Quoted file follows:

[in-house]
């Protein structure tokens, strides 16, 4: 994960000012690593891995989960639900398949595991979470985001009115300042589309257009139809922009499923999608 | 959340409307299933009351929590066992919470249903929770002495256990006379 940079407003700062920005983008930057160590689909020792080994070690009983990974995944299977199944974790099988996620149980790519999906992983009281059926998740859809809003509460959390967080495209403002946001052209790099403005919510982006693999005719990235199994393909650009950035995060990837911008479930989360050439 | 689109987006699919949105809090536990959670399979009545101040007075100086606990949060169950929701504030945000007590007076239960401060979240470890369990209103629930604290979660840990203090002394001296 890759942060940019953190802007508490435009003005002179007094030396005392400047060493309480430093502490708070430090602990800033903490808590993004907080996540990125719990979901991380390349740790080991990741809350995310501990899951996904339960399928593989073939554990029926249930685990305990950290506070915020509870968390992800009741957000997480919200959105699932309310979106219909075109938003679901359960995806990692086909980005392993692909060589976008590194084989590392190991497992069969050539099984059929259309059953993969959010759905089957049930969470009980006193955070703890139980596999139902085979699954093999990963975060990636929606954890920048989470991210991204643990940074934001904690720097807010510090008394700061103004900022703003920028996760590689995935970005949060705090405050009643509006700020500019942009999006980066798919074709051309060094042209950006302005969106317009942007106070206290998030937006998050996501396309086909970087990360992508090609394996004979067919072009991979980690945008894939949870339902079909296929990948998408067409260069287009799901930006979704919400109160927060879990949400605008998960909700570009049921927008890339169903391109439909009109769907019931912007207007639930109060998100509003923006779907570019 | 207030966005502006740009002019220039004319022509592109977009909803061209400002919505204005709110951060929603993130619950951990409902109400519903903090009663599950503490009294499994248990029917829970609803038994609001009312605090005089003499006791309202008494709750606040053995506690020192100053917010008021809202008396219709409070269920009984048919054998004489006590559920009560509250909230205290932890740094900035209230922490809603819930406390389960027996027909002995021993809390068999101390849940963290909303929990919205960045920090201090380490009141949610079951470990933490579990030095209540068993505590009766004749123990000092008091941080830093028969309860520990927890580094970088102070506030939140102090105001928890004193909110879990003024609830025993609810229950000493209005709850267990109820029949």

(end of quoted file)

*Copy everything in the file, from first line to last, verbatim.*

[in-house]
């Protein structure tokens, strides 16, 4: 994960000012690593891995989960639900398949595991979470985001009115300042589309257009139809922009499923999608 | 959340409307299933009351929590066992919470249903929770002495256990006379 940079407003700062920005983008930057160590689909020792080994070690009983990974995944299977199944974790099988996620149980790519999906992983009281059926998740859809809003509460959390967080495209403002946001052209790099403005919510982006693999005719990235199994393909650009950035995060990837911008479930989360050439 | 689109987006699919949105809090536990959670399979009545101040007075100086606990949060169950929701504030945000007590007076239960401060979240470890369990209103629930604290979660840990203090002394001296 890759942060940019953190802007508490435009003005002179007094030396005392400047060493309480430093502490708070430090602990800033903490808590993004907080996540990125719990979901991380390349740790080991990741809350995310501990899951996904339960399928593989073939554990029926249930685990305990950290506070915020509870968390992800009741957000997480919200959105699932309310979106219909075109938003679901359960995806990692086909980005392993692909060589976008590194084989590392190991497992069969050539099984059929259309059953993969959010759905089957049930969470009980006193955070703890139980596999139902085979699954093999990963975060990636929606954890920048989470991210991204643990940074934001904690720097807010510090008394700061103004900022703003920028996760590689995935970005949060705090405050009643509006700020500019942009999006980066798919074709051309060094042209950006302005969106317009942007106070206290998030937006998050996501396309086909970087990360992508090609394996004979067919072009991979980690945008894939949870339902079909296929990948998408067409260069287009799901930006979704919400109160927060879990949400605008998960909700570009049921927008890339169903391109439909009109769907019931912007207007639930109060998100509003923006779907570019 | 207030966005502006740009002019220039004319022509592109977009909803061209400002919505204005709110951060929603993130619950951990409902109400519903903090009663599950503490009294499994248990029917829970609803038994609001009312605090005089003499006791309202008494709750606040053995506690020192100053917010008021809202008396219709409070269920009984048919054998004489006590559920009560509250909230205290932890740094900035209230922490809603819930406390389960027996027909002995021993809390068999101390849940963290909303929990919205960045920090201090380490009141949610079951470990933490579990030095209540068993505590009766004749123990000092008091941080830093028969309860520990927890580094970088102070506030939140102090105001928890004193909110879990003024609830025993609810229950000493209005709850267990109820029949």